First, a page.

I keep thinking about John Kerry, the former Vietnam veteran turned peace activist, in his new role as Secretary of State. What, from his past, if anything, bleeds through to now? How can he live with himself as the public face of Empire?
With tensions high over North Korea, its ally releases defence white paper accusing Washington of stoking regional disputes
April 16, 2013
China’s only aircraft carrier, the Liaoning: the country unveiled another double-digit rise in military expenditure last month. Photograph: AP/Xinhua
China’s defence ministry has made a thinly veiled attack on the US for increasing tensions in the Asia-Pacific by ramping up its military presence and alliances in the region, days after John Kerry, the US secretary of state, visited Beijing.
China is uneasy with what the US has called the “rebalancing” of forces as Washington winds down the war in Afghanistan and renews its attention in the Asia-Pacific.
China says the policy has emboldened Japan, the Philippines and Vietnam in longstanding territorial disputes. China faced “multiple and complicated security threats” despite its growing influence, the ministry of defence said in its annual white paper, adding that the US strategy meant “profound changes” for the region.
“There are some countries which are strengthening their Asia-Pacific military alliances, expanding their military presence in the region and frequently make the situation there tenser,” the ministry said in the 40-page document, in a clear reference to the US.
Such moves “do not accord with the developments of the times and are not conducive towards maintaining regional peace and stability”, ministry spokesman Yang Yujun told reporters.
The official People’s Liberation Army Daily went further, saying in a commentary on Monday that China needed to beef up its defences to deal with a hostile west bent on undermining it. “Hostile western forces have intensified their strategy to westernise and split China, and employed every possible means to contain and control our country’s development,” it said.
On Monday, Kerry defended the reorientation of US foreign policy towards Asia as he ended a trip to the region dominated by concerns about North Korea’s nuclear programme.
While China has been angered by North Korea’s behaviour, including staging its third nuclear test in February, it has also made clear it considers US displays of force in response to Pyongyang’s behaviour to be a worrisome development.
China is North Korea’s most important diplomatic and financial backer – the two fought together in the 1950-53 Korean war – although Yang would not be drawn on the subject aside from repeating a call for peace and dialogue.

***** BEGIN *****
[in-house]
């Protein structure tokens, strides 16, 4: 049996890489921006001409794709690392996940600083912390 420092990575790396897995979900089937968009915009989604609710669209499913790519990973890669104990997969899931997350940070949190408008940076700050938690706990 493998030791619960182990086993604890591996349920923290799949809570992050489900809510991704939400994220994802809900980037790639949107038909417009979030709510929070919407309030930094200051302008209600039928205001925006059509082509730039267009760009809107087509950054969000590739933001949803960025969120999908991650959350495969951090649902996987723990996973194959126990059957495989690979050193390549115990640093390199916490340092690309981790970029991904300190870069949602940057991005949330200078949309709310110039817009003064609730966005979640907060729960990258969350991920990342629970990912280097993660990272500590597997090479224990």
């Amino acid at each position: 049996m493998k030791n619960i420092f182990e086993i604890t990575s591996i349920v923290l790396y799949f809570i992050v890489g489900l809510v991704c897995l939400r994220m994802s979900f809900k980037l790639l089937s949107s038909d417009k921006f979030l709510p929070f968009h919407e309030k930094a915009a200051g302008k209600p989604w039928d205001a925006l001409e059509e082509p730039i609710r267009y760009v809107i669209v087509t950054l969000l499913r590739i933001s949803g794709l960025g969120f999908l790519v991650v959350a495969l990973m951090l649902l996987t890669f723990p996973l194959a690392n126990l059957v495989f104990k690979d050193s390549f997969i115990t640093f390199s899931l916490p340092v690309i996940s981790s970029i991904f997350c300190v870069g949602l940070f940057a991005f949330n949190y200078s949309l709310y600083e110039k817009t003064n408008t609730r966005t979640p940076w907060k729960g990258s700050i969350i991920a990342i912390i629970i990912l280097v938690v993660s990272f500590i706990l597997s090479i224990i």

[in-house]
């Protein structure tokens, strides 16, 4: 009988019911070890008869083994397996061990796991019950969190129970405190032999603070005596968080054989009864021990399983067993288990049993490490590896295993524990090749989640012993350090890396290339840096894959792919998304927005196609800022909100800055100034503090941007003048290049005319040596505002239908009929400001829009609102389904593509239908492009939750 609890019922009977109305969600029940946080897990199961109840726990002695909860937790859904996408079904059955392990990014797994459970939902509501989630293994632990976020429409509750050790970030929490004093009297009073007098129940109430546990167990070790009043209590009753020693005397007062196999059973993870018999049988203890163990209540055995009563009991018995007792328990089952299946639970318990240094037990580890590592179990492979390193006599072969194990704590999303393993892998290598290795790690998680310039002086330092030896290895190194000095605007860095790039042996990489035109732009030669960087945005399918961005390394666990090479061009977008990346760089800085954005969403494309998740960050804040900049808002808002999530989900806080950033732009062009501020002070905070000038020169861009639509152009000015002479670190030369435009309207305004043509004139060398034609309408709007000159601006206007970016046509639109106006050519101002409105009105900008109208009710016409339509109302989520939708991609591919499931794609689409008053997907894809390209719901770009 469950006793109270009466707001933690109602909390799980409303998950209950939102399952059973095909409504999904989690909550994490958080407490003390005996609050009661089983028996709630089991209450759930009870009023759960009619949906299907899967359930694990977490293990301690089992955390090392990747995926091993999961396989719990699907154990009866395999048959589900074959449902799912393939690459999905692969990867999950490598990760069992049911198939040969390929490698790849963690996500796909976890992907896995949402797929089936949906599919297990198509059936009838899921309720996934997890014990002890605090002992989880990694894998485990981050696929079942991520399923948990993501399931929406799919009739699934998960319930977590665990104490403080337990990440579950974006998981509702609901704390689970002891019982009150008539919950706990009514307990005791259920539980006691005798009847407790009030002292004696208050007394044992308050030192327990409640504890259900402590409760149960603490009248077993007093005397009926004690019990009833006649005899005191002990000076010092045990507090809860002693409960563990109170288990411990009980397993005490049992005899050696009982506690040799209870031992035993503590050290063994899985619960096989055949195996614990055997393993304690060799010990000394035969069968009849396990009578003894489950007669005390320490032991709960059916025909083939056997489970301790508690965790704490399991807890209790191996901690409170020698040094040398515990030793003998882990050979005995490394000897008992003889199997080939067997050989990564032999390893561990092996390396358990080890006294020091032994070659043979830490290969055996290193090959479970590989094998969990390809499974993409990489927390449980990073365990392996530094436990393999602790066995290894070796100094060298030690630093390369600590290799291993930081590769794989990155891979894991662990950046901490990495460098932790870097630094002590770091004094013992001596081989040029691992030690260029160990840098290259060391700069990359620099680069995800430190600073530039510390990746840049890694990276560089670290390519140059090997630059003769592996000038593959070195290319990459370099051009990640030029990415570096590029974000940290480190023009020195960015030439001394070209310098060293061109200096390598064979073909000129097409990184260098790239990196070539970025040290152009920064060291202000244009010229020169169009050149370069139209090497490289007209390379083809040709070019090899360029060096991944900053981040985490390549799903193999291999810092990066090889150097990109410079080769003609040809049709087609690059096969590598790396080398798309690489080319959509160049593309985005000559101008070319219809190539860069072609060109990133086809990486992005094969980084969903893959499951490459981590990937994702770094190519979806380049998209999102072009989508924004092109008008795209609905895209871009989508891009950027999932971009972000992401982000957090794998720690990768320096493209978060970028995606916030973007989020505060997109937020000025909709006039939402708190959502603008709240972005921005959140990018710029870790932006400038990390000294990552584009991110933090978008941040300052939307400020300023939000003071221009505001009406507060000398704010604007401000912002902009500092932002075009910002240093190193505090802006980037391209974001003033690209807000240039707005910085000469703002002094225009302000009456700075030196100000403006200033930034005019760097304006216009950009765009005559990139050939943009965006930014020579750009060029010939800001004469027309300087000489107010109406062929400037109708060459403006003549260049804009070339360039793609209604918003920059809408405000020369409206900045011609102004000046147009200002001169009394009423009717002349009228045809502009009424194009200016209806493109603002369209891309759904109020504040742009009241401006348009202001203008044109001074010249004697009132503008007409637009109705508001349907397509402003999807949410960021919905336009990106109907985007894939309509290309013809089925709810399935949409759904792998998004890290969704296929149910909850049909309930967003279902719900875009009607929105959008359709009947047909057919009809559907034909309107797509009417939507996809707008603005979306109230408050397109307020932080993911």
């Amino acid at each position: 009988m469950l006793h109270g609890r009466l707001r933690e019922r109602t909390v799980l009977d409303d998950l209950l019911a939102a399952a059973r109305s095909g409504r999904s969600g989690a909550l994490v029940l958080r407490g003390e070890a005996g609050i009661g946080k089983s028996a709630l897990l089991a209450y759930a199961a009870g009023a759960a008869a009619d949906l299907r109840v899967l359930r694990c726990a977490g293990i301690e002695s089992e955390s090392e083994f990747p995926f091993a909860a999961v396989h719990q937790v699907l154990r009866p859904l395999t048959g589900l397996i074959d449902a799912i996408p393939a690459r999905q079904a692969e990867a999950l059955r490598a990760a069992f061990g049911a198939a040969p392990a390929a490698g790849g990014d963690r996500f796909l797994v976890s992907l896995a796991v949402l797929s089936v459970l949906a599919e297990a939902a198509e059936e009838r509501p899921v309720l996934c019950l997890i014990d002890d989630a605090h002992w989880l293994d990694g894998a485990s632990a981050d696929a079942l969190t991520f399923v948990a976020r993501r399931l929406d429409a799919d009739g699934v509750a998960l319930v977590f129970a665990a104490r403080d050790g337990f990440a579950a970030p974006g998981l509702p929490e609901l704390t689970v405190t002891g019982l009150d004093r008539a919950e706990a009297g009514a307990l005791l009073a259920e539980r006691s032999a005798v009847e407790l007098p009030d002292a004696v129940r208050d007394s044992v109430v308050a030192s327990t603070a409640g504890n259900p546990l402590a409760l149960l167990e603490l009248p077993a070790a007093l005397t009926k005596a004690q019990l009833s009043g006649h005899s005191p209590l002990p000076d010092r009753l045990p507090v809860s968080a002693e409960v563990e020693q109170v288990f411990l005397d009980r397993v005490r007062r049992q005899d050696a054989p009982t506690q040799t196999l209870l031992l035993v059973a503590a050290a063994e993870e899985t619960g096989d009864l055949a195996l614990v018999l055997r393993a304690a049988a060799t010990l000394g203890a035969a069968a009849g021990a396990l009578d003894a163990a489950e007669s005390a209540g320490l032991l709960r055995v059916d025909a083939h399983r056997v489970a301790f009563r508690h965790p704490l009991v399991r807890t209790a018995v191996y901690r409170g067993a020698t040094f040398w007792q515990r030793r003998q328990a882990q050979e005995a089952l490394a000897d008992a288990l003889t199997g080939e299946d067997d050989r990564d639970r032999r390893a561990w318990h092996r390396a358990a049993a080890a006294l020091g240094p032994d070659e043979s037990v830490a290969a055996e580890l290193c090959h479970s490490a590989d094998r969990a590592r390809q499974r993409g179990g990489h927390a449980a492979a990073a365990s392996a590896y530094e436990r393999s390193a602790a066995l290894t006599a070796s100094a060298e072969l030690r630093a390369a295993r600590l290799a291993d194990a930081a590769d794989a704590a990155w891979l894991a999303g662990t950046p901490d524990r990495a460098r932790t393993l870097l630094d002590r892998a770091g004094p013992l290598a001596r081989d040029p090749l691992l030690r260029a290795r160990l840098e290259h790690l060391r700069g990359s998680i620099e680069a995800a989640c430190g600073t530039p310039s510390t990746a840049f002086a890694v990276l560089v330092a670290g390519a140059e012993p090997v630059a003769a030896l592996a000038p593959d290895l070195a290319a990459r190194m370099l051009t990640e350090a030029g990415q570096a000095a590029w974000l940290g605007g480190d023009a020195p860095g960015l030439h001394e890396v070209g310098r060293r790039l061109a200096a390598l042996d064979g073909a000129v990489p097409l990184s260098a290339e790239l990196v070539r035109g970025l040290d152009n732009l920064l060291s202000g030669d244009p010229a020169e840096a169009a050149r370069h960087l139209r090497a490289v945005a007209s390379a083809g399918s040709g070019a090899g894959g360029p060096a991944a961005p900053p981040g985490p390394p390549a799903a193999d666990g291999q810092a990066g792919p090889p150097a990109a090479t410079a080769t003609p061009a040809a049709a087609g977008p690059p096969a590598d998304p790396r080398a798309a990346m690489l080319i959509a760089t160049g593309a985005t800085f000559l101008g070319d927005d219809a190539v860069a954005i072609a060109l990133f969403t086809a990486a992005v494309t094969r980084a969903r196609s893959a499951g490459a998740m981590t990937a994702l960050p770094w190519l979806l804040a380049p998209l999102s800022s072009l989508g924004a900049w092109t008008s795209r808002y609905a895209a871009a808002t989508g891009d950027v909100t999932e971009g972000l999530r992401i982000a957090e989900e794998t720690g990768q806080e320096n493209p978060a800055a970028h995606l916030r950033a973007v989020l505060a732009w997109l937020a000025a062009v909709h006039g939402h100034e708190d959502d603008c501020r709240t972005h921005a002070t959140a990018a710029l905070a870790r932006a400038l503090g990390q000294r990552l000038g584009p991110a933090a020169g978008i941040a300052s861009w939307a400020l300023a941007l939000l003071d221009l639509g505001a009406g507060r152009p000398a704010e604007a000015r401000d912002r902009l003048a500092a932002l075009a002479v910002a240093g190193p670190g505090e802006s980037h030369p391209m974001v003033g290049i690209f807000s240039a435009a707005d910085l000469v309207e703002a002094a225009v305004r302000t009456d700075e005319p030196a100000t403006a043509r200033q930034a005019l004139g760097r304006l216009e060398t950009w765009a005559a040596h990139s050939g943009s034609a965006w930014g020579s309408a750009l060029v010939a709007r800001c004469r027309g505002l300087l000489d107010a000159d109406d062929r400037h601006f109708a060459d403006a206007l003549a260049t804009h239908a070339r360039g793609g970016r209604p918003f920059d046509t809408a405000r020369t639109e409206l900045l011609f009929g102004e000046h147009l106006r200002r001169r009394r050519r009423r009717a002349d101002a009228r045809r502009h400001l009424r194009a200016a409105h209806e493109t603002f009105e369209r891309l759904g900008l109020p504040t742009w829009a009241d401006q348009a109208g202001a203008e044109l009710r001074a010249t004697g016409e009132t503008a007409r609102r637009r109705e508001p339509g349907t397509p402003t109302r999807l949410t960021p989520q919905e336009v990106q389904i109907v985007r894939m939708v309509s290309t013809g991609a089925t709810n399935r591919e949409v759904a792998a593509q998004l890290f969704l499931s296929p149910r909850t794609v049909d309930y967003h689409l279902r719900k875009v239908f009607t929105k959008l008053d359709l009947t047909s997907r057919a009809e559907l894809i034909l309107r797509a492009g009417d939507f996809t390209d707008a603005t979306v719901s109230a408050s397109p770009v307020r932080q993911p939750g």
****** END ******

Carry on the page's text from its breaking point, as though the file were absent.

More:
China’s own military moves have worried the region, too. China unveiled another double-digit rise in military expenditure last month, to 740.6bn yuan (£77.8bn/$119bn) for 2013 and is involved in protracted and often ugly disputes over a series of islands in the East and South China Seas.
“On the issues concerning China’s territorial sovereignty and maritime rights and interests, some neighbouring countries are taking actions that complicate or exacerbate the situation, and Japan is making trouble over the Diaoyu Islands issue,” the white paper said.
The dispute with Japan over the uninhabited islands, which China calls Diaoyu and Japan calls Senkaku, has escalated in recent months to the point where China and Japan have sent fighter jets and patrol ships to shadow each other.
The waters around the islands in the East China Sea are rich fishing grounds and have potentially huge oil and gas reserves.
Vietnam, Taiwan, Brunei, Malaysia and the Philippines also have conflicting claims with China in parts of the South China Sea. China lays claim to almost the whole of the sea, which is crisscrossed by crucial shipping lanes.
The US shift comes as China boosts military spending and builds submarines, surface ships and anti-ship ballistic missiles as part of its naval modernisation. It has also tested emerging technology aimed at destroying missiles in mid-air.
China has repeatedly said the world has nothing to fear from its military spending, which it says is needed for legitimate defensive purposes in a complex and changing world, and that the sums spent pale in comparison with US defence expenditure.